It was recently announced that Cisco Systems (CSCO) was raising its quarterly dividend again. Cisco investors were very surprised last summer when the company raised the dividend by 75%, and since then the stock has done very well. Cisco promised to return at least 50% of free cash flow to investors via dividends or buybacks, and the rising dividend is certainly evidence of that. Today, I'll analyze the dividend news, show why Cisco has increased its presence in a very select group, and show why Apple (AAPL) is now on the clock.
First, the Cisco news:
Cisco announced that it would be raising its quarterly dividend from 14 cents a quarter to 17 cents. On an annual basis, that brings the dividend from 56 cents a year to 68 cents a year. The following statement was provided in the press release:
"We are increasing our dividend as part of our strategy to deliver a consistent return to our shareholders, in line with our capital allocation commitment," said Frank Calderoni, executive vice president and chief financial officer, Cisco. "Cisco's continued execution and strong financial position enable us to provide a higher dividend directly to our shareholders."
Cisco's dividend will be paid on April 24, 2013 to all shareholders of record as of the close of business on April 8, 2013. With Cisco shares closing Monday at $20.83, the new 17 cent quarterly dividend represents an annual yield of 3.26%. Using Monday's close, the old 14 cent dividend would have yielded 2.69%.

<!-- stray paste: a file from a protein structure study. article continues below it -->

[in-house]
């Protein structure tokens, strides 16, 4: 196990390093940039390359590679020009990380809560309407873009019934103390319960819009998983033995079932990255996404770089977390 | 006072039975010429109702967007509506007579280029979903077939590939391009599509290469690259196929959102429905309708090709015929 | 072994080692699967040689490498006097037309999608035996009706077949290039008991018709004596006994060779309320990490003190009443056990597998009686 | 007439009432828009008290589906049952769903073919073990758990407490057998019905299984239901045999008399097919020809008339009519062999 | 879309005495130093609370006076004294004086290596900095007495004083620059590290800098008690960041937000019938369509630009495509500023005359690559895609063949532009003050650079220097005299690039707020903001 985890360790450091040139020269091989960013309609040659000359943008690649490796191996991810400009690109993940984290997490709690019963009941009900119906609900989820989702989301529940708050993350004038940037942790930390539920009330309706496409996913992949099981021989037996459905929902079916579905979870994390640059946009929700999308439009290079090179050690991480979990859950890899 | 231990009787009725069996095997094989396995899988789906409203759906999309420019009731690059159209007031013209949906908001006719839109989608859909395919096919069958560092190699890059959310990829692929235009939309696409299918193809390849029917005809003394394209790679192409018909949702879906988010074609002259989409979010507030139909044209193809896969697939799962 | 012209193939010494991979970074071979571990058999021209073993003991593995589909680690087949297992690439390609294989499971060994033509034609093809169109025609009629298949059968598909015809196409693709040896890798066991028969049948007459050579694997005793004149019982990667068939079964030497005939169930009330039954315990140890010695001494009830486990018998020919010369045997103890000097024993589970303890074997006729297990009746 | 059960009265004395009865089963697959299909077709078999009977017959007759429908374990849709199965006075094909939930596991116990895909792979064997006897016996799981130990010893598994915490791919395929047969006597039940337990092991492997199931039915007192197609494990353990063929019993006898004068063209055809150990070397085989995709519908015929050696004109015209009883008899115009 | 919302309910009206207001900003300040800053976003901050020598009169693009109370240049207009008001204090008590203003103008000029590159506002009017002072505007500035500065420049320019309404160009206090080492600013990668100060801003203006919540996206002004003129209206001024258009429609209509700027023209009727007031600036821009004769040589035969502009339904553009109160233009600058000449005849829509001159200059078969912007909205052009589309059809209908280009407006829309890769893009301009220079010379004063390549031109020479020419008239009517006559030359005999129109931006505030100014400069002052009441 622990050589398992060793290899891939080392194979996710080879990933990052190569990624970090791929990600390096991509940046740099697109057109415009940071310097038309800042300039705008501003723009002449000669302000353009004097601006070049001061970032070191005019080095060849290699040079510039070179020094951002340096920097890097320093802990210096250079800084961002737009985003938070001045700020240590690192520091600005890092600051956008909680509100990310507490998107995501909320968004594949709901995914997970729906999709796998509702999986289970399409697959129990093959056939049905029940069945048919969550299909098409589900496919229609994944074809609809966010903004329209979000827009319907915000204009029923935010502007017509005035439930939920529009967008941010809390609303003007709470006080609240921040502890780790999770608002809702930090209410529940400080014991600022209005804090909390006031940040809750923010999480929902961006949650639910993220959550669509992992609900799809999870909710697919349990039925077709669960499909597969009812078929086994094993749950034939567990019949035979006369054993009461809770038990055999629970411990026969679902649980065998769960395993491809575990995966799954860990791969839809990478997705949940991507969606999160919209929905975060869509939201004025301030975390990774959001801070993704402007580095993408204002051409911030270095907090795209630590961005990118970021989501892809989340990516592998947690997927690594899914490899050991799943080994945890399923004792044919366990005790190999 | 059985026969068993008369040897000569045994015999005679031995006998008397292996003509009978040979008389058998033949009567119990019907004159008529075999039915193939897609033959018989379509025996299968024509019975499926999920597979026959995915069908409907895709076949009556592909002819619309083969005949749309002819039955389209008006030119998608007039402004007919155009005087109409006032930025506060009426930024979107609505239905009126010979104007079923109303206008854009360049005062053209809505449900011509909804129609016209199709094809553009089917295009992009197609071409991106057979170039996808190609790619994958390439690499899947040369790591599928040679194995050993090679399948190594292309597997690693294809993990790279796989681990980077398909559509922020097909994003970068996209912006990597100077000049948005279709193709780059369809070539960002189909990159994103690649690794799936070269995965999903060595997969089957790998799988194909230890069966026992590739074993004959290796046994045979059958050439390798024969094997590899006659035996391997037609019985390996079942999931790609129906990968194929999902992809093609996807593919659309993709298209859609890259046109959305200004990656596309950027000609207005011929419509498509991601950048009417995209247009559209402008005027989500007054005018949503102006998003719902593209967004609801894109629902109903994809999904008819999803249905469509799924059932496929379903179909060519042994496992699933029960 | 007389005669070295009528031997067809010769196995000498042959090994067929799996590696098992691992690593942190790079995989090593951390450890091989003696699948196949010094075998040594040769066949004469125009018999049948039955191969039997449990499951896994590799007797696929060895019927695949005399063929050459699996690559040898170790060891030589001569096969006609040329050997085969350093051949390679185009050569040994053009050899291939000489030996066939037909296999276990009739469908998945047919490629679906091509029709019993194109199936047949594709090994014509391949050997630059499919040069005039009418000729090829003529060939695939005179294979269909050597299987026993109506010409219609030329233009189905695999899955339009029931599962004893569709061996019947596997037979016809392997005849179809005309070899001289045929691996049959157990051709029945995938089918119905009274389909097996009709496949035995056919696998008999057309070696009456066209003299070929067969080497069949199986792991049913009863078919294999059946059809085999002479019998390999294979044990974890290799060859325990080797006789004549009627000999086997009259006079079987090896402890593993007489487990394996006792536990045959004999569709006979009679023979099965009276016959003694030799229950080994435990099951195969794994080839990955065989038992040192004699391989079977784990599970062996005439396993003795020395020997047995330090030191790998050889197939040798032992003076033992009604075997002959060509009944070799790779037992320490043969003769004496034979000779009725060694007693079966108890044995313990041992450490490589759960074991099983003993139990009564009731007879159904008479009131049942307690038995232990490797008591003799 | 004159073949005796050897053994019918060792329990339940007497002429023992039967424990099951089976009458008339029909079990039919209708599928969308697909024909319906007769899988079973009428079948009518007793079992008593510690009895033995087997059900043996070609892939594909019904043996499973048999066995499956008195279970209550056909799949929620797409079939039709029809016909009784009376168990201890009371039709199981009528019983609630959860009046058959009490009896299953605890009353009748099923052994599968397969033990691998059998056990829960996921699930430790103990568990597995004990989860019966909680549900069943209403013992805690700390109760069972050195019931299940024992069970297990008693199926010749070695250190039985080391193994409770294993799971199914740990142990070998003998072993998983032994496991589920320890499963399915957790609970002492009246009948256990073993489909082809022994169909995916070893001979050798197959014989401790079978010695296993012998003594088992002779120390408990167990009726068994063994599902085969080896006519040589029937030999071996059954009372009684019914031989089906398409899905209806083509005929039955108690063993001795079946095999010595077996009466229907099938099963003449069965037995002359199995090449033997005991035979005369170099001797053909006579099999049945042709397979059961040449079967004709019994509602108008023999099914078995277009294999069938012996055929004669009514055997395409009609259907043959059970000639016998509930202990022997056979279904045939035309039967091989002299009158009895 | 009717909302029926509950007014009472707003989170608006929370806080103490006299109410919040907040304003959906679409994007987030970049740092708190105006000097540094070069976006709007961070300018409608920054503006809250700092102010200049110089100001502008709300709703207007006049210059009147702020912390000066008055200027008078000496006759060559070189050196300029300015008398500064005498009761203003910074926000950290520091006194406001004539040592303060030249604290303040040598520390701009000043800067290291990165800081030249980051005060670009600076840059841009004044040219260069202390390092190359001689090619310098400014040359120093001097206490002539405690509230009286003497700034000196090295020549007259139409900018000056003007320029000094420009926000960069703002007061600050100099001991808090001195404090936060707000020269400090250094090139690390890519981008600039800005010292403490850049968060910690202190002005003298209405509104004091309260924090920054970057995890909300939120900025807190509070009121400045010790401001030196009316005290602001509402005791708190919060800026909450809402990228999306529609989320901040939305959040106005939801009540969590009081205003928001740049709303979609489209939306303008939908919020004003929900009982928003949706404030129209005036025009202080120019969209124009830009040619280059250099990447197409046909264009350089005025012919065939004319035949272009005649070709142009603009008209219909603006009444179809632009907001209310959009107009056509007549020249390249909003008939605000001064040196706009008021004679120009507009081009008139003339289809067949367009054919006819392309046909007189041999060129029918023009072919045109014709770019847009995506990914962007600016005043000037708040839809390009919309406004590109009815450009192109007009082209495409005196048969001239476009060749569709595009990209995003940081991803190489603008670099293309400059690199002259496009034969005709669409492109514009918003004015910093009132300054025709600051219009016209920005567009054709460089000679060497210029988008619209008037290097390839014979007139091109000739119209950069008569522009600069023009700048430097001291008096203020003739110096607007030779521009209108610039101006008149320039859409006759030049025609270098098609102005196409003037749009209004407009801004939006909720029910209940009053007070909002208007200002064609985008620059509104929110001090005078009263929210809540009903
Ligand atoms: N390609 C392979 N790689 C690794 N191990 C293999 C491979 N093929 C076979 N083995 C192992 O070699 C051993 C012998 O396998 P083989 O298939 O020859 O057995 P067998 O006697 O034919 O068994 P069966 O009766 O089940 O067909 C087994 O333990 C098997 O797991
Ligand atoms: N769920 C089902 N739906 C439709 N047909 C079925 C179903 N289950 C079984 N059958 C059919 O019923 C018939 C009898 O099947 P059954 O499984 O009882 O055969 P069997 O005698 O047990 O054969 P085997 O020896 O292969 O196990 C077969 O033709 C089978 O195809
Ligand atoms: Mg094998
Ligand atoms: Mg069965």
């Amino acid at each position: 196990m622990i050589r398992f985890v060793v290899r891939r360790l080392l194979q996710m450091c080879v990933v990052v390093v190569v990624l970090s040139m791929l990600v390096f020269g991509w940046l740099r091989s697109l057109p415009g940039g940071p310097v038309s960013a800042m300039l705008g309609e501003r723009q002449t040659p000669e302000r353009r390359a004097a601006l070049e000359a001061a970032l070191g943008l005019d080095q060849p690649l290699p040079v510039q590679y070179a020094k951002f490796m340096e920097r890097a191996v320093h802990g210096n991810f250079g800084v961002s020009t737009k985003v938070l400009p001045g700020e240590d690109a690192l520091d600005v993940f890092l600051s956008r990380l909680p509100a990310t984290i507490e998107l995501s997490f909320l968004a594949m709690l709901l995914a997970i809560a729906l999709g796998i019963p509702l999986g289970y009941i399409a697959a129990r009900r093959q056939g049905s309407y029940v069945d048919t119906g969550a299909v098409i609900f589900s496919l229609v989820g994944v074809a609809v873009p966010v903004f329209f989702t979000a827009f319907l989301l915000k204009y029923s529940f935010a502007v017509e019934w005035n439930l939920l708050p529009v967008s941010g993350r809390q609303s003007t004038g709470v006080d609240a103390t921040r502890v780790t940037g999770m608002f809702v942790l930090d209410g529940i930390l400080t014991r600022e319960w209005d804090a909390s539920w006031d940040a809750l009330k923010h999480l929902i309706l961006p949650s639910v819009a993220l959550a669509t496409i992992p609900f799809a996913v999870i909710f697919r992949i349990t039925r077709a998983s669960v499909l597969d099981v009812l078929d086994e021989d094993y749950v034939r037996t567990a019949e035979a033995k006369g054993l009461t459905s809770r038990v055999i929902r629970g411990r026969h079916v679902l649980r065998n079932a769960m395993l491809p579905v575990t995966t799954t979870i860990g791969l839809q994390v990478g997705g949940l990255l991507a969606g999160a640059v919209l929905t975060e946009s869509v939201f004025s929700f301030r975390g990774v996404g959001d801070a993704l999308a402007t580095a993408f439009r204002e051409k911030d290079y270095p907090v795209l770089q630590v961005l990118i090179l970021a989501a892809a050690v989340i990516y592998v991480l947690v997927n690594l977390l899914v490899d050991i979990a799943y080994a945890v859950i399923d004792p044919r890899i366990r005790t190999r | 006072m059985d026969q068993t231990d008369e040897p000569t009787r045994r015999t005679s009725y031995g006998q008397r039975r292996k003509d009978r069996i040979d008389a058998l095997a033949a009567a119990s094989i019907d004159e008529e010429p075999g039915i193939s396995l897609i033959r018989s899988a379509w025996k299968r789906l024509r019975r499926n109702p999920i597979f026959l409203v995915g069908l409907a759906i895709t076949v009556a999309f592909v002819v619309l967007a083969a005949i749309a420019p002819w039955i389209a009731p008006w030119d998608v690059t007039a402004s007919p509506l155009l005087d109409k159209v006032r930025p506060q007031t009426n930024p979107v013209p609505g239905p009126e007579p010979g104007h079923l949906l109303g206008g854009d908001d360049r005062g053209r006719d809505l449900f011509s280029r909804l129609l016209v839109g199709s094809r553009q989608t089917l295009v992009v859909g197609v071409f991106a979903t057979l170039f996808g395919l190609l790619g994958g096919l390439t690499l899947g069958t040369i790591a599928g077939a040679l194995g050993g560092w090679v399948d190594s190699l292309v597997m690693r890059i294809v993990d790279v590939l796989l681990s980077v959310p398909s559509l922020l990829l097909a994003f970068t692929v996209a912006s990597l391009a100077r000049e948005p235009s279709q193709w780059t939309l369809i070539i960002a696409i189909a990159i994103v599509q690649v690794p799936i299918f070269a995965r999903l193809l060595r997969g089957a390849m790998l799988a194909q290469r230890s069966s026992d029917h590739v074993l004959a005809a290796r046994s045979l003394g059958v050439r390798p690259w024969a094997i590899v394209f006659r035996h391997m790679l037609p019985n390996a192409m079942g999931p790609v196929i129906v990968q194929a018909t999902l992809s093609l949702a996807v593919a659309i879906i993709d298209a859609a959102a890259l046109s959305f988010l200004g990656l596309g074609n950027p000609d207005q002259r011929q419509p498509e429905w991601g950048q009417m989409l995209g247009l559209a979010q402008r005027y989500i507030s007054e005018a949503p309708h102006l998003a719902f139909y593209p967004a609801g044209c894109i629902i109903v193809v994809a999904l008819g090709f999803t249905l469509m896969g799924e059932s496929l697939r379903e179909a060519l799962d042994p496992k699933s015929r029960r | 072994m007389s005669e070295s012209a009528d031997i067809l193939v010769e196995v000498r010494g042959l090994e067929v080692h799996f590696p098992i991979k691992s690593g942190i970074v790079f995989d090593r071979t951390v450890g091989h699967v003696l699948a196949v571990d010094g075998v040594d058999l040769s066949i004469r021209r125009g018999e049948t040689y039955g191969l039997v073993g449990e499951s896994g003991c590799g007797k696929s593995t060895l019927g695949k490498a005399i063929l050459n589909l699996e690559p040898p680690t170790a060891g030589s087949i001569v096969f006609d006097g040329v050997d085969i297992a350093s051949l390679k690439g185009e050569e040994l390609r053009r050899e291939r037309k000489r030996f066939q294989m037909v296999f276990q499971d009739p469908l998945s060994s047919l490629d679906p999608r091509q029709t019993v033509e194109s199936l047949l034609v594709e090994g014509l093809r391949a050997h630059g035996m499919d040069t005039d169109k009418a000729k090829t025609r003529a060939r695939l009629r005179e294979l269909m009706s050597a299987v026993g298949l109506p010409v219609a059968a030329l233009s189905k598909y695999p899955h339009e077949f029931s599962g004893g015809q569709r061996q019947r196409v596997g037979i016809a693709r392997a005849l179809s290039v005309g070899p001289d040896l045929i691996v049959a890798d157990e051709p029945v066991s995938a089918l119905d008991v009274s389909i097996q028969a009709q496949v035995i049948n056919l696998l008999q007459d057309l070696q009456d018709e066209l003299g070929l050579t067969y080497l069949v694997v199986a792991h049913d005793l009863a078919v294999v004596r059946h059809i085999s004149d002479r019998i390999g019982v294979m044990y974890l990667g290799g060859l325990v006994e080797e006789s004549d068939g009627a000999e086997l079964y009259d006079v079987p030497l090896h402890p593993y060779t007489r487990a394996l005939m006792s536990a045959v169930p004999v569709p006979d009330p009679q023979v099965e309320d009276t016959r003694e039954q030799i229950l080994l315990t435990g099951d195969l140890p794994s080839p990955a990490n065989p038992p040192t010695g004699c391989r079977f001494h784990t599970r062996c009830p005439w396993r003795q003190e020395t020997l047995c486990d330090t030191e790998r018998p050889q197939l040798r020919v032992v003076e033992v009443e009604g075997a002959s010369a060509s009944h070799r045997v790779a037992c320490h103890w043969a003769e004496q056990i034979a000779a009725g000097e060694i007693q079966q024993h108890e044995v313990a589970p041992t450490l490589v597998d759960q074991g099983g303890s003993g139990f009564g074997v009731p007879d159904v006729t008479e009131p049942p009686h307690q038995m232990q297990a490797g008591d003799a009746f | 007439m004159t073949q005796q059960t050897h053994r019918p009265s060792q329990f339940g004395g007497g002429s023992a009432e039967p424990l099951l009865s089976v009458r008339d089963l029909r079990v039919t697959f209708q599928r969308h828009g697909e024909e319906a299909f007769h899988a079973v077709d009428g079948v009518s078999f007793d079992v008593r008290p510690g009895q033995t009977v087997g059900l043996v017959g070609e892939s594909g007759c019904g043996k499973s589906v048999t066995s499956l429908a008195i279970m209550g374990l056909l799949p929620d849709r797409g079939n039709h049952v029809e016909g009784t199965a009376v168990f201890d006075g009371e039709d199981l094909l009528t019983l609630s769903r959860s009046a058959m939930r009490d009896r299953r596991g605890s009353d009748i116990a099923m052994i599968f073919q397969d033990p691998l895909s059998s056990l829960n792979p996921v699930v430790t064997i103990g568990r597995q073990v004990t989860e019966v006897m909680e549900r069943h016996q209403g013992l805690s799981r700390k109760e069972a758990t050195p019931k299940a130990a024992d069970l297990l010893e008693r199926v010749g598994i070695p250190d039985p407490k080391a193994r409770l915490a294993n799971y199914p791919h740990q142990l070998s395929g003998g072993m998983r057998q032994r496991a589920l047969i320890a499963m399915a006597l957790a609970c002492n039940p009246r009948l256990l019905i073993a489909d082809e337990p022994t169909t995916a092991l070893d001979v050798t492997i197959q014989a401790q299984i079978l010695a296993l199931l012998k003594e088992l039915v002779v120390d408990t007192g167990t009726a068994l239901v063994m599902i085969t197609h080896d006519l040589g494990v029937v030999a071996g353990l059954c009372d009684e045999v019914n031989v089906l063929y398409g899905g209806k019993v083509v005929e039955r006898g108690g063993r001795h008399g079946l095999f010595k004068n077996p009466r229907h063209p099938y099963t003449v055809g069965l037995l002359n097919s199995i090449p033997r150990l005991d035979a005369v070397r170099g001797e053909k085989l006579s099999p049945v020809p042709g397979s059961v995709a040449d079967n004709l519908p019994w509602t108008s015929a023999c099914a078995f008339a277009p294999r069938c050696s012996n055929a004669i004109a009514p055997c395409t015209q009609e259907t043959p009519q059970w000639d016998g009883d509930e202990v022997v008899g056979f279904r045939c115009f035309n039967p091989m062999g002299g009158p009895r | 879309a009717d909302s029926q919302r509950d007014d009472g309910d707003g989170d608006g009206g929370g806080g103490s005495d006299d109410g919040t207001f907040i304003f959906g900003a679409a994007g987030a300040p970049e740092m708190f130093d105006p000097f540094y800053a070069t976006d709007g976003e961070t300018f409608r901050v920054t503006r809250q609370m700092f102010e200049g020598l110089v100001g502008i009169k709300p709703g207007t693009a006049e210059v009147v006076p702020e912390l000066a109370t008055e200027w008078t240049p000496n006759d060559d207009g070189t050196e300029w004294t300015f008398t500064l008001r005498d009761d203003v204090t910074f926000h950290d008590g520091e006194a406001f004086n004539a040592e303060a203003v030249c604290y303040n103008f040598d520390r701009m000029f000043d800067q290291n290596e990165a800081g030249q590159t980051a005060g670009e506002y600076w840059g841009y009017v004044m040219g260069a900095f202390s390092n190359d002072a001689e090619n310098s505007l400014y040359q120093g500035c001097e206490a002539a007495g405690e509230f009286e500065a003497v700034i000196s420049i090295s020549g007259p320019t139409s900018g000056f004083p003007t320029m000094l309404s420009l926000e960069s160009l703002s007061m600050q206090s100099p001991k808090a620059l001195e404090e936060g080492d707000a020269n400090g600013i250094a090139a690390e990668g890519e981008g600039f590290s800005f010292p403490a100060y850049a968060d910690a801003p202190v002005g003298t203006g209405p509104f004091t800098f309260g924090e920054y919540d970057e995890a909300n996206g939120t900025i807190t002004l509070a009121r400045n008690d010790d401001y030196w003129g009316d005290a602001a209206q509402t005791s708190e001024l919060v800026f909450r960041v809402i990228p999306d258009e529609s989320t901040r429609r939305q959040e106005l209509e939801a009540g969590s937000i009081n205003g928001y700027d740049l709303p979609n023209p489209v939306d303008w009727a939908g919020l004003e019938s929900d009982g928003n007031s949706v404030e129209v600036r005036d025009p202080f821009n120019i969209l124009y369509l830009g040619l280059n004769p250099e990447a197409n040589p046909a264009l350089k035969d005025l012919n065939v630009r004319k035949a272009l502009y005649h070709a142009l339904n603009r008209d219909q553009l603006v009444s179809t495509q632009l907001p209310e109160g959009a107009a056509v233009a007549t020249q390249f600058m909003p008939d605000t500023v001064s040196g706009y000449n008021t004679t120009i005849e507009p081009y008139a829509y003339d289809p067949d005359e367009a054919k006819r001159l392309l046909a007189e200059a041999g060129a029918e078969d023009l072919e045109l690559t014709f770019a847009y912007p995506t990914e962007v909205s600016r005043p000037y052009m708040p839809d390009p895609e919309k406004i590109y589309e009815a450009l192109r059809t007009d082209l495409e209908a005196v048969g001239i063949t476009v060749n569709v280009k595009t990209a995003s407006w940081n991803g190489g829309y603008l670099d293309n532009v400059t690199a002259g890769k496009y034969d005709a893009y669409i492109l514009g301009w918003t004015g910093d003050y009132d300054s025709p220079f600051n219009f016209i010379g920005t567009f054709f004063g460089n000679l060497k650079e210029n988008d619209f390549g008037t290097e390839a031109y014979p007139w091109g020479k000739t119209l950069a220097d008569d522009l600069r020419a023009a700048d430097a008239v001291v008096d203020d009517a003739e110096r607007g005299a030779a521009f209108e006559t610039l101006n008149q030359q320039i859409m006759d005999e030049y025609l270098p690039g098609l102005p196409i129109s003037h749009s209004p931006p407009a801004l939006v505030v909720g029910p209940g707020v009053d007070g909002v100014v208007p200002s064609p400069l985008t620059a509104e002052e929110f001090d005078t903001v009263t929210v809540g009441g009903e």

Some may have been a little caught off guard by the dividend raise. When Cisco raised the dividend back in August by 75% to 14 cents a quarter, I assumed that they would pay that 14 cents for four straight quarters, and then raise it. I, probably like many, was expecting a second half of the year raise for Cisco.
However, it appears that Cisco's raise might actually be right on target. As you can see in the chart below, Cisco first started paying a dividend in 2011, and it started at 6 cents a quarter. They paid that rate for four quarters. After two quarters at 8 cents, we got the raise to 14 cents, and that dividend was paid out twice. So we've had eight dividend payments, and this 17 cent one will be the ninth. If you think about Cisco's year now, the dividend raises should be in April.
*Dates represent payment date. Like many other names, Cisco accelerated its prior payment before the rise in tax rates at the end of 2012.
The end of a dry spell?
For a while, Cisco was one of the dogs of the tech sector. The stock was not doing well, shareholder buybacks did not seem effective, and investors were getting frustrated with CEO John Chambers. The 5-year chart below shows how Cisco's stock has been stagnant.
(Source: Yahoo! Finance)
But when Cisco announced the 75% raise in its dividend, everything seemed to change. The stock rallied strongly on the news, and after falling back a bit, has headed higher again. Cisco was recently at a 52-week high until an analyst downgrade resulted in a quick pullback. However, the day that Cisco announced the dividend raise, the adjusted close (factoring the dividend) was $17.10. Cisco is up almost 22% since that close, and that includes the fact that we are more than $1 off the recent high. I'm not saying this is the start of an extended, multi-year run for Cisco, but for now, the August 2012 dividend raise has sent the stock higher. The recent raise in the dividend to an even higher level should help as well.
A select few: